In Hang On III, Inc. v. Gregg County, 893 S.W.2d 724 (Tex. App.--Texarkana 1995, writ dism'd by agr.), the appellant--a restaurant featuring nude dancers--appealed the denial of a temporary injunction to stay enforcement of a new ordinance regulating sexually oriented businesses while it sought a declaration that it was not a sexually oriented business. 893 S.W.2d at 725--26.
The ordinance required permits for new and existing business, and allowed for continued operation while a permit was sought and allowed existing businesses to apply for an extension to operate if the owner demonstrated the need to recoup his investment. Id. at 726.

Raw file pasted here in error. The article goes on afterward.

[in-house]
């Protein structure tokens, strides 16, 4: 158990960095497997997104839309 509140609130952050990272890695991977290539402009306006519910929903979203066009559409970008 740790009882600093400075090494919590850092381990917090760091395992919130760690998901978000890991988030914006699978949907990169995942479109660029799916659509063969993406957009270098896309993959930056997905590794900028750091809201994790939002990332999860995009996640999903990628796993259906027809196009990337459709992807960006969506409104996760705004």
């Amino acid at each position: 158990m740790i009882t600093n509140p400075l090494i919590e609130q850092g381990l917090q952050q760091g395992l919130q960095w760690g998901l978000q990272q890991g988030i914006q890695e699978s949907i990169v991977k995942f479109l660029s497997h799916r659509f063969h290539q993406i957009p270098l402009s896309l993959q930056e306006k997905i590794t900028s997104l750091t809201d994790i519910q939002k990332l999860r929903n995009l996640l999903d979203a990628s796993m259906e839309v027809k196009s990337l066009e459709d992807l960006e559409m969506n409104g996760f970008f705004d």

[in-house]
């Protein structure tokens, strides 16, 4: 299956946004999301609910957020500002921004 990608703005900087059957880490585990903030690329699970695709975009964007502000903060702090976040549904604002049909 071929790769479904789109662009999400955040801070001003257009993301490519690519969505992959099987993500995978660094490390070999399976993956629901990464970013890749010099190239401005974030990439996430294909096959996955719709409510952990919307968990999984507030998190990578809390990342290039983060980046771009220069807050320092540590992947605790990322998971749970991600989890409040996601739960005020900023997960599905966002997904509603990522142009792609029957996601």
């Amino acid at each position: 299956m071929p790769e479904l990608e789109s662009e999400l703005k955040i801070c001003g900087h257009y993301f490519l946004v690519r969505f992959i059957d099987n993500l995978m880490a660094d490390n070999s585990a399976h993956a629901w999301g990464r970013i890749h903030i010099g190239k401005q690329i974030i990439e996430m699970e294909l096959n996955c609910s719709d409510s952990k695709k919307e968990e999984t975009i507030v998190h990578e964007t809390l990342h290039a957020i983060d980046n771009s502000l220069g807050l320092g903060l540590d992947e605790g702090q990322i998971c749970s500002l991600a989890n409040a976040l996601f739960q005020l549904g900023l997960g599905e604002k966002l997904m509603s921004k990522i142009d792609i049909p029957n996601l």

The court in Hang On cited City of University Park v. Benners, 485 S.W.2d 773 (Tex. 1972) for the proposition that a property owner "does not acquire a constitutionally protected right in a property use merely because it began as a conforming use later rendered nonconforming." Id. at 727.
But the court's actual holding was that, by arguing at the temporary injunction hearing only that it was not a sexually oriented business, and not presenting evidence that the ordinance was unconstitutional or that its enforcement would cause irreparable harm, the restaurant had not shown it was entitled to a temporary injunction. Id. at 727.